b) a plurality of motors, operationally connected and responsive to the plurality of velocity servo controllers to achieve the filtered hoist velocity, the filtered luff velocity, and the filtered slew velocity.

3. The control system of claim 2 , wherein the tangential pendulation and the radial pendulation are determined by a plurality of nonlinear equations of motion, the plurality of equations being a function of hoist-line length L_{3}, gravity g, luff angle β, slew angle α, tangential rotation angle θ_{1}, and a radial rotation angle θ_{2}, wherein the command shaping filter is a function of the plurality of equations, and wherein a design for the command shaping filter comprises: a simplification of the nonlinear equations of motion and a reduction of the residual payload pendulation frequency.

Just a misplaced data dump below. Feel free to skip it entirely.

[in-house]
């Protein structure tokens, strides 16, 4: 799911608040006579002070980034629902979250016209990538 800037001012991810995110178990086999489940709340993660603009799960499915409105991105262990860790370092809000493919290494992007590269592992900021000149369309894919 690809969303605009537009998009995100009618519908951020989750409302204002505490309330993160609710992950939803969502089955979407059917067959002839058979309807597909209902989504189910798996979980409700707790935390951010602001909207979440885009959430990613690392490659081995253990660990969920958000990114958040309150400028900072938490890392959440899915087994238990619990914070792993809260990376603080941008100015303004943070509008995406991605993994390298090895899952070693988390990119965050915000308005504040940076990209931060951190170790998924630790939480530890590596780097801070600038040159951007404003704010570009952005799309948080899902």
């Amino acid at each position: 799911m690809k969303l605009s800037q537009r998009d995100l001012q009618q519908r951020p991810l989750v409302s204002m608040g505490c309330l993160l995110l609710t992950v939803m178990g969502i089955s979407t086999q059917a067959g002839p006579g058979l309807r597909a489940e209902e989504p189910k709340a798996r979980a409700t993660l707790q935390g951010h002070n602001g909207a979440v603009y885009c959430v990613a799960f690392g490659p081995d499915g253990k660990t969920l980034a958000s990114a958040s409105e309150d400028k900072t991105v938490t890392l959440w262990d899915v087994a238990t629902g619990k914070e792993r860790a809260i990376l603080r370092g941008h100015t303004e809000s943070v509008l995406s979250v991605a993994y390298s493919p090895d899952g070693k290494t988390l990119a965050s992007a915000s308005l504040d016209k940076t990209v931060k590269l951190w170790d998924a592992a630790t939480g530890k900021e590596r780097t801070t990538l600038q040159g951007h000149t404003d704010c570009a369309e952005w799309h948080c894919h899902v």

4. The control system of claim 3 , wherein the plurality of equations comprises a first equation having a form of: ${\ddot{\theta}}_{1}+\frac{2\ue89e{\stackrel{.}{L}}_{3}}{{L}_{3}}\ue89e{\stackrel{.}{\theta}}_{1}+2\ue89e\stackrel{.}{\alpha}\ue89e{\stackrel{.}{\theta}}_{2}+\left(-{\stackrel{.}{\alpha}}^{2}-\frac{{L}_{2}\ue89e\mathrm{sin}\ue89e\left(\beta \right)\ue89e{\stackrel{.}{\beta}}^{2}}{{L}_{3}}+\frac{{L}_{2}\ue89e\mathrm{cos}\ue89e\left(\beta \right)\ue89e\ddot{\beta}}{{L}_{3}}+\frac{g}{{L}_{3}}\right)\ue89e{\theta}_{1}+\left(\ddot{\alpha}+\frac{2\ue89e\stackrel{.}{\alpha}\ue89e{\stackrel{.}{L}}_{3}}{{L}_{3}}\right)\ue89e{\theta}_{2}=\frac{-{L}_{2}\ue89e\mathrm{cos}\ue89e\left(\beta \right)\ue89e\ddot{\alpha}}{{L}_{3}}+\frac{2\ue89e{L}_{2}\ue89e\mathrm{sin}\ue89e\left(\beta \right)\ue89e\stackrel{.}{\alpha}\ue89e\stackrel{.}{\beta}}{{L}_{3}};$